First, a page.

My interest in computers goes back to the mid 60’s when I was stationed at NATTC GLYNCO, GA. A USQ20A was installed as the heart of the NTDS for shipboard tactical operations that were being taught. Later when I attended TRADEVMAN B School (Advanced Electronics) at NATTC Millington, (Memphis) TN computers were beung taught as they were being incorporated into all of the avionics control systems, weapons control and even aircraft (fly-by-wire) control.
My first COMPUTER school was at Mare Island, Vallejo, CA. The Navy had established the Data Systems (DS) school. As a member of a very special group of TDs we attended the DS(A) school and learned basic programming, using machine language, with punch cards and paper tape input. The session was 8-10 weeks in duration. What a experience!! (Another story for later)
From Vallejo I was transferred to NAAS Whiting Field, Milton, FL to instruct Navy pilots in Basic Air Navigation and Radio Procedures. Whiting was transitioning from the LINK (Blue Box) Simulator to a digital trainer, the 2B21.
The heart of the 2B21 was a 8-bit computer with 128K of magnetic core memory, paper tape and keyboard input (IBM SelectWriter)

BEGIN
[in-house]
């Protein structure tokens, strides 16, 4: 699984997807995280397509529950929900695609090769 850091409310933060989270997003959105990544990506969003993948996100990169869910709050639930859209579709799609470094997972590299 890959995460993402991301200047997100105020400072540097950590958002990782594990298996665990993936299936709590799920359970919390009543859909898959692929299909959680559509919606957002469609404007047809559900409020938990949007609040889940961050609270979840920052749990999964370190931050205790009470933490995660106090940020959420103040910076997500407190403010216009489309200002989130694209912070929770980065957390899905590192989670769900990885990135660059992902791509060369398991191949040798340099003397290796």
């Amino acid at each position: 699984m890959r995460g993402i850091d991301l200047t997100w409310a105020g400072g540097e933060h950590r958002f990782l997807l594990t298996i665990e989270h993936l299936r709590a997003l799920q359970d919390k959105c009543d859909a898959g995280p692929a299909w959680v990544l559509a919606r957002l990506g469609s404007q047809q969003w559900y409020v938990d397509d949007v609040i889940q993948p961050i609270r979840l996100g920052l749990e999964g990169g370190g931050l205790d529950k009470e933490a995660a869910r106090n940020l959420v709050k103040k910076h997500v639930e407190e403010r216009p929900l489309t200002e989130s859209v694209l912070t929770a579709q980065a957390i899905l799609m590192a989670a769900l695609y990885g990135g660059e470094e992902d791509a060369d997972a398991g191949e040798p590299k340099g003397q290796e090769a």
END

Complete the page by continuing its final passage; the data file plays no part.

Approximately 2 years later I returned to Mare Island, Vallejo, CA to attend the maintenance section of the DS(B) school. The core of the school was based around the USQ20(A,B) a UNIVAC, the heart and brain of the Navy’s NTDS (Navy Tactical Data System). NTDS provides a linkup with all forces when conducting exercises or when in combat.
The USQ20 was an 16-bit machine with extended addressing that allowed more memory. Again memory was temporary, stored in magnetic cores. Input was by paper or mylar tape and a keyboard. The cabinet was as large as a double side freezer and built like a battleship to withstand the beating the equipment took at sea.
The circuit cards in the USQ20 were about 2" x 3" and contained one or two binary flipflops. There were trays of these circuit cards, each card being dedicated to a certain function.
The next computer I worked on was the 8088. It started to appear in every system upgrade installed.
Now I have a PC with a Pentium III, 450meghertz chip that can do more calculations and operations than the USQ20 could.
The first external storage devices after cards and tape was a 64K floppy disc about the size of the 45's used for music. It was enclosed in a thick paper cover. Later it went to a 128K format before being replaced with the smaller 3 1/2 " 256K floppy which really is a hard plastic cover with a thin film disc inside that spins like a hard disc.
This evolved into the hi-density 1.44M floppy, then the CD and now the "Flash" memory or jump drive. and the SD memory cards that have capacities of 8G and better.
What will be next?
Enough history and story telling. The sites listed below are some of my favorites: